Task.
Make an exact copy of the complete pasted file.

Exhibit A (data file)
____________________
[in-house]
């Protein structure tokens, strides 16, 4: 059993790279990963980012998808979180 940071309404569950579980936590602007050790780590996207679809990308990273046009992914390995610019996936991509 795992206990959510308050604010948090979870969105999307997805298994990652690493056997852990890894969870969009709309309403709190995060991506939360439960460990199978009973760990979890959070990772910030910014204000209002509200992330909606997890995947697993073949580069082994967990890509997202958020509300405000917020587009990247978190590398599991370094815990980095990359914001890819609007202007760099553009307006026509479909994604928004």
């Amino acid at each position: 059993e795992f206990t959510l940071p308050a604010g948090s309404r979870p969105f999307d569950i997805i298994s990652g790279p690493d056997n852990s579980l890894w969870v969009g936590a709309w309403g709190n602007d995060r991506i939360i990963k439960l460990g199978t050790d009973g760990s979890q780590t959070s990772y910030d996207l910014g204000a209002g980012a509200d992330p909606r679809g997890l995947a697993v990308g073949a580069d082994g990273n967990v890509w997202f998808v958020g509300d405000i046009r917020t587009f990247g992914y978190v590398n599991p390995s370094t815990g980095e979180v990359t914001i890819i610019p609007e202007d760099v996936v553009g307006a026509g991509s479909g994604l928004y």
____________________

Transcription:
[in-house]
């Protein structure tokens, strides 16, 4: 059993790279990963980012998808979180 940071309404569950579980936590602007050790780590996207679809990308990273046009992914390995610019996936991509 795992206990959510308050604010948090979870969105999307997805298994990652690493056997852990890894969870969009709309309403709190995060991506939360439960460990199978009973760990979890959070990772910030910014204000209002509200992330909606997890995947697993073949580069082994967990890509997202958020509300405000917020587009990247978190590398599991370094815990980095990359914001890819609007202007760099553009307006026509479909994604928004």
């Amino acid at each position: 059993e795992f206990t959510l940071p308050a604010g948090s309404r979870p969105f999307d569950i997805i298994s990652g790279p690493d056997n852990s579980l890894w969870v969009g936590a709309w309403g709190n602007d995060r991506i939360i990963k439960l460990g199978t050790d009973g760990s979890q780590t959070s990772y910030d996207l910014g204000a209002g980012a509200d992330p909606r679809g997890l995947a697993v990308g073949a580069d082994g990273n967990v890509w997202f998808v958020g509300d405000i046009r917020t587009f990247g992914y978190v590398n599991p390995s370094t815990g980095e979180v990359t914001i890819i610019p609007e202007d760099v996936v553009g307006a026509g991509s479909g994604l928004y």